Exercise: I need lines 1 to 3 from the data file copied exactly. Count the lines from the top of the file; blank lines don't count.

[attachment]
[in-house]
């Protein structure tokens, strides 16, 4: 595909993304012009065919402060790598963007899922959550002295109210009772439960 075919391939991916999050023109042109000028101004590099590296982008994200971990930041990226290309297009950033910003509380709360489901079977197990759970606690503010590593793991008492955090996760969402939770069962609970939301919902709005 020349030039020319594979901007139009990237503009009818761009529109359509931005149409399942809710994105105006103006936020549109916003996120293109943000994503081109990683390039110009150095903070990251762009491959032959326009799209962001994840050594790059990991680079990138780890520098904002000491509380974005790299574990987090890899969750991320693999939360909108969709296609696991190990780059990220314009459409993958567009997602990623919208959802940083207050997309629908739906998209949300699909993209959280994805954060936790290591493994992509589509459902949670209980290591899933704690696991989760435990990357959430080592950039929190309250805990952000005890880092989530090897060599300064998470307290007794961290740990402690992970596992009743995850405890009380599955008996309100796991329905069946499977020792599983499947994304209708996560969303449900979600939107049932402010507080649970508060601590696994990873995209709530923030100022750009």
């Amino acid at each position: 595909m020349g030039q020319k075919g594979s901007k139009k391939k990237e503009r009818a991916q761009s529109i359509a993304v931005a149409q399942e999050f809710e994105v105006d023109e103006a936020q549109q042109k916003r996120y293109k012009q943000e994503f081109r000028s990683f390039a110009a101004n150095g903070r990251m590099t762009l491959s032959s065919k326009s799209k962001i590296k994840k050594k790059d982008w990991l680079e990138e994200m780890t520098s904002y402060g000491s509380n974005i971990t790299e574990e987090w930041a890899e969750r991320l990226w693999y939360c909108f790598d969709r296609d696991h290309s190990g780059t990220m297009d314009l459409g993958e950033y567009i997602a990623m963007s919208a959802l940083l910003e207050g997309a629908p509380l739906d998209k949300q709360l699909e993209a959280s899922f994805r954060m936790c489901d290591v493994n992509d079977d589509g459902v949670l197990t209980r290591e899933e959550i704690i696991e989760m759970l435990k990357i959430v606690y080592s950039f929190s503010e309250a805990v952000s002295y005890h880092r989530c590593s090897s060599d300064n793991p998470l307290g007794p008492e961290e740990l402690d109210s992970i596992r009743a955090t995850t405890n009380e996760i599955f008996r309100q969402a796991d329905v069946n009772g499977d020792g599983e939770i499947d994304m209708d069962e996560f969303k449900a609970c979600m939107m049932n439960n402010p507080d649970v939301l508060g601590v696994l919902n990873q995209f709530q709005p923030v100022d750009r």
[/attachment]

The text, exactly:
[in-house]
């Protein structure tokens, strides 16, 4: 595909993304012009065919402060790598963007899922959550002295109210009772439960 075919391939991916999050023109042109000028101004590099590296982008994200971990930041990226290309297009950033910003509380709360489901079977197990759970606690503010590593793991008492955090996760969402939770069962609970939301919902709005 020349030039020319594979901007139009990237503009009818761009529109359509931005149409399942809710994105105006103006936020549109916003996120293109943000994503081109990683390039110009150095903070990251762009491959032959326009799209962001994840050594790059990991680079990138780890520098904002000491509380974005790299574990987090890899969750991320693999939360909108969709296609696991190990780059990220314009459409993958567009997602990623919208959802940083207050997309629908739906998209949300699909993209959280994805954060936790290591493994992509589509459902949670209980290591899933704690696991989760435990990357959430080592950039929190309250805990952000005890880092989530090897060599300064998470307290007794961290740990402690992970596992009743995850405890009380599955008996309100796991329905069946499977020792599983499947994304209708996560969303449900979600939107049932402010507080649970508060601590696994990873995209709530923030100022750009």
């Amino acid at each position: 595909m020349g030039q020319k075919g594979s901007k139009k391939k990237e503009r009818a991916q761009s529109i359509a993304v931005a149409q399942e999050f809710e994105v105006d023109e103006a936020q549109q042109k916003r996120y293109k012009q943000e994503f081109r000028s990683f390039a110009a101004n150095g903070r990251m590099t762009l491959s032959s065919k326009s799209k962001i590296k994840k050594k790059d982008w990991l680079e990138e994200m780890t520098s904002y402060g000491s509380n974005i971990t790299e574990e987090w930041a890899e969750r991320l990226w693999y939360c909108f790598d969709r296609d696991h290309s190990g780059t990220m297009d314009l459409g993958e950033y567009i997602a990623m963007s919208a959802l940083l910003e207050g997309a629908p509380l739906d998209k949300q709360l699909e993209a959280s899922f994805r954060m936790c489901d290591v493994n992509d079977d589509g459902v949670l197990t209980r290591e899933e959550i704690i696991e989760m759970l435990k990357i959430v606690y080592s950039f929190s503010e309250a805990v952000s002295y005890h880092r989530c590593s090897s060599d300064n793991p998470l307290g007794p008492e961290e740990l402690d109210s992970i596992r009743a955090t995850t405890n009380e996760i599955f008996r309100q969402a796991d329905v069946n009772g499977d020792g599983e939770i499947d994304m209708d069962e996560f969303k449900a609970c979600m939107m049932n439960n402010p507080d649970v939301l508060g601590v696994l919902n990873q995209f709530q709005p923030v100022d750009r």